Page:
nep-cta New Economics Papers
on Contract Theory and Applications
Issue of 2018‒12‒03
five papers chosen by
Guillem Roig
University of Melbourne

  1. Conservation auctions, collusion and the endowment effect By Justin Dijk; Erik Ansink
  2. Smart contracts and transaction costs By Massimiliano Vatiero
  3. Organizing Global Supply Chains: Input Cost Shares and Vertical Integration By Giuseppe Berlingieri; Frank Pisch; Claudia Steinwender
  4. The economics of justice as fairness By Abatemarco, Antonio; Stroffolini, Francesca
  5. Pledge-and-Review Bargaining By Bård Harstad

  1. By: Justin Dijk (Vrije Universiteit Amsterdam, PBL); Erik Ansink (Vrije Universiteit Amsterdam)
    Abstract: We contribute to the literature on the optimal design of auction mechanisms for the procurement of nature conservation activities. We use an economic experiment to examine whether the market efficiency of conservation auctions increases or decreases with repetition. Theory predicts that repetition facilitates collusion among sellers in procurement auctions, while behavioral economics suggests that repetition may increase market efficiency because it attenuates the endowment effect - the phenomenon that ownership of a good tends to increase one's valuation of the good. We find that of these two countervailing effects, the latter has the upper hand; average bids decrease monotonically over the consecutive auctions. Since repetition increases market efficiency, conservation contracts can be of shorter duration and procured at a higher frequency than has been suggested before.
    Keywords: Auctions; procurement; endowment effect; collusion; nature conservation
    JEL: C91 D44 H57 Q57
    Date: 2018–11–20
  2. By: Massimiliano Vatiero
    Abstract: Because of the enforcement based on the blockchain technology, smart contracts are supposed to allow contracting parties to conduct transactions more efficiently than traditional contracts. This paper challenges that claim. Because of the need for an efficiency-enhancing adaptation of institutions—a chief problem of transaction cost economics-traditional contracts may incur lower transaction costs than smart contracts.
    Keywords: Blockchain, Smart contracts, Incomplete contracts, Transaction costs, Adaptation
    JEL: D23 D86 L14 L86 O33
    Date: 2018–10–01
  3. By: Giuseppe Berlingieri; Frank Pisch; Claudia Steinwender
    Abstract: We study whether and how the technological importance of an input - measured by its cost share - is related to the decision of whether to "make" or "buy" that input. Using detailed French international trade data and an instrumental variable approach based on self-constructed IO tables, we show that French multinationals vertically integrate those inputs that have high cost shares. A stylized incomplete contracting model with both ex ante and ex post inefficiencies explains why: technologically more important inputs are "made" when transaction cost economics type forces (TCE; favoring integration) overpower property rights type forces (PRT; favouring outsourcing). Additional results related to the contracting environment and headquarters intensity consistent with our theoretical framework show that both TCE and PRT type forces are needed to fully explain the empirical patterns in the data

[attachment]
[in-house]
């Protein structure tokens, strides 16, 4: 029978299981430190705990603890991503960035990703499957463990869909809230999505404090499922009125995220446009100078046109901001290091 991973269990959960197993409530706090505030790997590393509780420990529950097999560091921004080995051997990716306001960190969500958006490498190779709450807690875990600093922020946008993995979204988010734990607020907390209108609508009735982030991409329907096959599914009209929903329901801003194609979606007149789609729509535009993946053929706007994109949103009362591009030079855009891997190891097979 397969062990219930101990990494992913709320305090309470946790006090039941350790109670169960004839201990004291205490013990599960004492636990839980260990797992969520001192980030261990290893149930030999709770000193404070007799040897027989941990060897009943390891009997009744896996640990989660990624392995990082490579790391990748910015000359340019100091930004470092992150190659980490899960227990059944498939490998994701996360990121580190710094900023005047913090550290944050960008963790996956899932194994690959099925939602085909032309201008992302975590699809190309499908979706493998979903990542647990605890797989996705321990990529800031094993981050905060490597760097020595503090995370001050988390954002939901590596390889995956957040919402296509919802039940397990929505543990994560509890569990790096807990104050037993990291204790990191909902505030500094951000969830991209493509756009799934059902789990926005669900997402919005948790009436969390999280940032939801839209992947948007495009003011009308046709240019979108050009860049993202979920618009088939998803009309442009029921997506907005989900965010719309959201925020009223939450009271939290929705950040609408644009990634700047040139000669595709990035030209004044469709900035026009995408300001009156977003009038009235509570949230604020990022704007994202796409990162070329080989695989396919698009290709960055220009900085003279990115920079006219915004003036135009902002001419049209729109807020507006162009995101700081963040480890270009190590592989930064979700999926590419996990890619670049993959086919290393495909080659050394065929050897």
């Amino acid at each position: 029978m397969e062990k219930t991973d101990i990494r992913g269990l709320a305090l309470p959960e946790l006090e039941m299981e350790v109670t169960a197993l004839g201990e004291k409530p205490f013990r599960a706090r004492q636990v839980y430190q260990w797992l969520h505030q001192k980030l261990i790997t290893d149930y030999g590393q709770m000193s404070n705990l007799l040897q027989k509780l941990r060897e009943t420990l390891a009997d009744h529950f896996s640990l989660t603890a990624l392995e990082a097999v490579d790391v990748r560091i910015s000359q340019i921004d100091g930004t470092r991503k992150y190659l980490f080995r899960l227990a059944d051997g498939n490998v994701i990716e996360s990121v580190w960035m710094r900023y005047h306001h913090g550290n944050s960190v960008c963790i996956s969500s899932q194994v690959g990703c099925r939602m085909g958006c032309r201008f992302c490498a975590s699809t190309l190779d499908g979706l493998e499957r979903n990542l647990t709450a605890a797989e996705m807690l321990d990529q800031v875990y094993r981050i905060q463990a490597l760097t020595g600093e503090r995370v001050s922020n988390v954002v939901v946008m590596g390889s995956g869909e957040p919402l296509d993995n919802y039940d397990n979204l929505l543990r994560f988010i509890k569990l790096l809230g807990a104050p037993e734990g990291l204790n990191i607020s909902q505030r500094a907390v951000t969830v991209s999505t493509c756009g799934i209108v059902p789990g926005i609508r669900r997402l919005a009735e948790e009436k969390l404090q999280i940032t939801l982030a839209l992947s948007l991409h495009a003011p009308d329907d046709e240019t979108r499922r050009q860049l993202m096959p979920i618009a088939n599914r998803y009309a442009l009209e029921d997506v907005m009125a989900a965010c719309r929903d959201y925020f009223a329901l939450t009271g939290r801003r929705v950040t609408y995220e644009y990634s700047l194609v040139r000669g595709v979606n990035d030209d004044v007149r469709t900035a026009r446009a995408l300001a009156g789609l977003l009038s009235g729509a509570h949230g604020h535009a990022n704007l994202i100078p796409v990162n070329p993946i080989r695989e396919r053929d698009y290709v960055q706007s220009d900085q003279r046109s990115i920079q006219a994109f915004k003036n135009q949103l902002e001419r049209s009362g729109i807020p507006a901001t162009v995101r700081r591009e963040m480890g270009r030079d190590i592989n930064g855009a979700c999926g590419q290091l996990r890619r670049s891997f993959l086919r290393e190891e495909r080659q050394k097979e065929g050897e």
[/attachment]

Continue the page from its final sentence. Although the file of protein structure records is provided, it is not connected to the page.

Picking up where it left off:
Keywords: vertical integration, supply chains, direct requirements, input output relationship, intrafirm trade
    JEL: F10 F14 L16 L23 O14
    Date: 2018–11
  4. By: Abatemarco, Antonio; Stroffolini, Francesca
    Abstract: In this paper, the authors challenge the common interpretation of Rawls' Theory of Justice as Fairness by showing that this theory, as outlined in the restatement (Rawls, Justice as Fairness: a Restatement, 2001), goes well beyond the definition of a distributive value judgment, in such a way as to embrace efficiency issues as well. A simple model is discussed to support our interpretation of the difference principle, by which inequalities are shown to be permitted as far as they stimulate a greater effort in education in the population, and so economic growth. To their knowledge, this is the only possibility for the inequality to be "bought" by both the most-, and above all, the least-advantaged individual as suggested by the difference principle. Finally, by recalling the old tradition of "universal ex-post efficiency", the authors show that a unique optimal social contract does not exist behind the veil of ignorance; more precisely, the sole set of potentially Rawls-optimal social contracts can be identified a priori, and partial justice orderings derived accordingly.
    Keywords: justice,Rawls,inequality,social contract
    JEL: D63 D31 J31
    Date: 2018
  5. By: Bård Harstad
    Abstract: Real-world negotiations differ fundamentally from existing bargaining theory. Inspired by the Paris Agreement on climate change, this paper develops a novel bargaining game in which each party its own contribution (to a public good, for example), before the set of pledges must be accepted. I first show that, if the tolerance for delay is uncertain, each equilibrium pledge coincides with an asymmetric Nash bargaining solution. The weights placed on others. payouts reflect the underlying uncertainty, but they vary from pledge to pledge, so the set of equilibrium pledges is inefficient. This bargaining outcome is embedded in a dynamic contribution game, with endogenous technology, participation, enforcement, and contract terms, to investigate when pledge-and-review bargaining is desirable. The model’s predictions can rationalize the key differences between the climate agreements signed in Kyoto (1997) and Paris (2015) as well as the development from the former to the latter.
    Keywords: dynamic games, bargaining games, Nash program, climate change, Paris Agreement, Kyoto Protocol
    Date: 2018

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